‘I knew you were trouble’

Musician Taylor Swift will release her album “Red” on Friday – for the second time. The reason: The rights to the sound recording of the first version do not belong to her. An exceptional case under copyright law shows Pauline Dietrich.


US singer and eleven-time Grammy winner Taylor Swift will release “Red (Taylor’s Version)” on Friday, November 12th, nine years after “Red” was first released. While the album titles are just almost identical, the songs are exactly the same – Swift simply re-recorded the album from scratch. The songs now exist twice, for example the hit “I knew you were trouble” and “I knew you were trouble (Taylor’s version)”. She has already done the same with the album “Fearless” and is planning further albums, which she released on the label “Big Machine Records”, to which she was signed from her first successes in 2006 to 2018.

The background to it all is a dispute over the rights to these songs. Taylor writes her lyrics and the compositions herself in most cases and sings them. She is thus the author or at least a co-author and performing artist. She is entitled to the rights to the recorded composition and the text. However, she has no rights to the so-called master, i.e. the “original” sound recording.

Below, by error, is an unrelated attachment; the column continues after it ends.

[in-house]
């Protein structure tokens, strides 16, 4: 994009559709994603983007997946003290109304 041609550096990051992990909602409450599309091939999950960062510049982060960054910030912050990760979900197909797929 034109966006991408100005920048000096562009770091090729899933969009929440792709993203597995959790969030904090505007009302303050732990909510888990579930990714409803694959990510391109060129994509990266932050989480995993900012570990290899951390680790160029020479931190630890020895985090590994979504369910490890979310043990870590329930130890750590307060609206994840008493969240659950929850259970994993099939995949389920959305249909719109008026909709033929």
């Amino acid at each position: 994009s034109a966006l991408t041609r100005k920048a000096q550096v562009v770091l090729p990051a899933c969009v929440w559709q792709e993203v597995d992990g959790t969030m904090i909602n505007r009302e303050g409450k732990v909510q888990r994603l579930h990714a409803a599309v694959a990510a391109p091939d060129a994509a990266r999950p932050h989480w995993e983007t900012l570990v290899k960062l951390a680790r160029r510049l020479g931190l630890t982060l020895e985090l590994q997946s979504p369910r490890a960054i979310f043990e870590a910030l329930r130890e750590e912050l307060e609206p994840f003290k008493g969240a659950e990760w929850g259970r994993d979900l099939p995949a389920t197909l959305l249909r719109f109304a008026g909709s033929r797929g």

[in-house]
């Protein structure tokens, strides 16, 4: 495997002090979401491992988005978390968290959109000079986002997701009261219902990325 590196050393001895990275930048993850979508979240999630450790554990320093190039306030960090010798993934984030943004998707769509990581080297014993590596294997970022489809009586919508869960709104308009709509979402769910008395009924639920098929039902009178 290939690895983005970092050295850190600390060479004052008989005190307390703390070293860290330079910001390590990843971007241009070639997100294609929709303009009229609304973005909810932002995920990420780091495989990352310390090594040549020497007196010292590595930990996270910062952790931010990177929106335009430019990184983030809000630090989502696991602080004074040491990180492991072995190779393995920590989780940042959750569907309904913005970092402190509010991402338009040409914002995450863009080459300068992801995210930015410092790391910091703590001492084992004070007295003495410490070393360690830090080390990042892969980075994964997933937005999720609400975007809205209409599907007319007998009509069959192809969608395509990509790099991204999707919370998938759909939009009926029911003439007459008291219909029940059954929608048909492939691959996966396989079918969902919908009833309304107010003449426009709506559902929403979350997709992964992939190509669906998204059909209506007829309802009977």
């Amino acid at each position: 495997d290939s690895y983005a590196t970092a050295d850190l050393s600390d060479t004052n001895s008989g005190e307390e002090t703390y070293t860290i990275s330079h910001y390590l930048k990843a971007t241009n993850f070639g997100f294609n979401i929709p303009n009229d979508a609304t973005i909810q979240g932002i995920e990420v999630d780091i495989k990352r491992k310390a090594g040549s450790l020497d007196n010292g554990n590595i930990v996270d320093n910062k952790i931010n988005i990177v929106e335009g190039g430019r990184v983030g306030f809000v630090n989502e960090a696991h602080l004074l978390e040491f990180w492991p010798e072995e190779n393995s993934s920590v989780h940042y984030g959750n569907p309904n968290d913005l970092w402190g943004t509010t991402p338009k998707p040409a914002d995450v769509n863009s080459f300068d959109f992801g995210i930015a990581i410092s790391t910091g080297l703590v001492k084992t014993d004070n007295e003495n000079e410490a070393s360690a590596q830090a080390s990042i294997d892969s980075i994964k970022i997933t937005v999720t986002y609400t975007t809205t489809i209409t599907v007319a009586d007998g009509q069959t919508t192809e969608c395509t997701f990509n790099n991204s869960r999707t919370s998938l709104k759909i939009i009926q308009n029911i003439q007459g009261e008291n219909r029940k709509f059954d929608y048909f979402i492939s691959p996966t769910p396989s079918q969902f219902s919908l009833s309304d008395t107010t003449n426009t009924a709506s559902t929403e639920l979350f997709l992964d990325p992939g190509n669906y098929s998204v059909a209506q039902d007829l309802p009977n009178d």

“The rights to the sound recording are usually transferred to a sound carrier manufacturer by means of a tape transfer agreement. This term has grown historically because physical sound carriers were previously produced. Today, in the digital age, these companies are called record companies or ‘labels'”, says Stephan Mathé, attorney from der Law firm Poppe in Pinneberg. According to the specialist lawyer for copyright and media law, a label then usually only takes on the rework, i.e. the task of marketing a sound recording, for example in the form of a download album, promoting it, etc. Profit sharing.

Master sold to the “wrong person”

That’s what happened with Swift. This is nothing special considering the fact that she only just started her career in 2006 with the signing of a contract and was dependent on a label. The crux of the case, however, is the sale of the label to the music manager Scooter Braun, who also acquired the sound recordings of their albums. From a legal point of view, that too is initially nothing sensational. However, like so much in the music industry these days, it’s gotten special simply because it’s about Taylor Swift.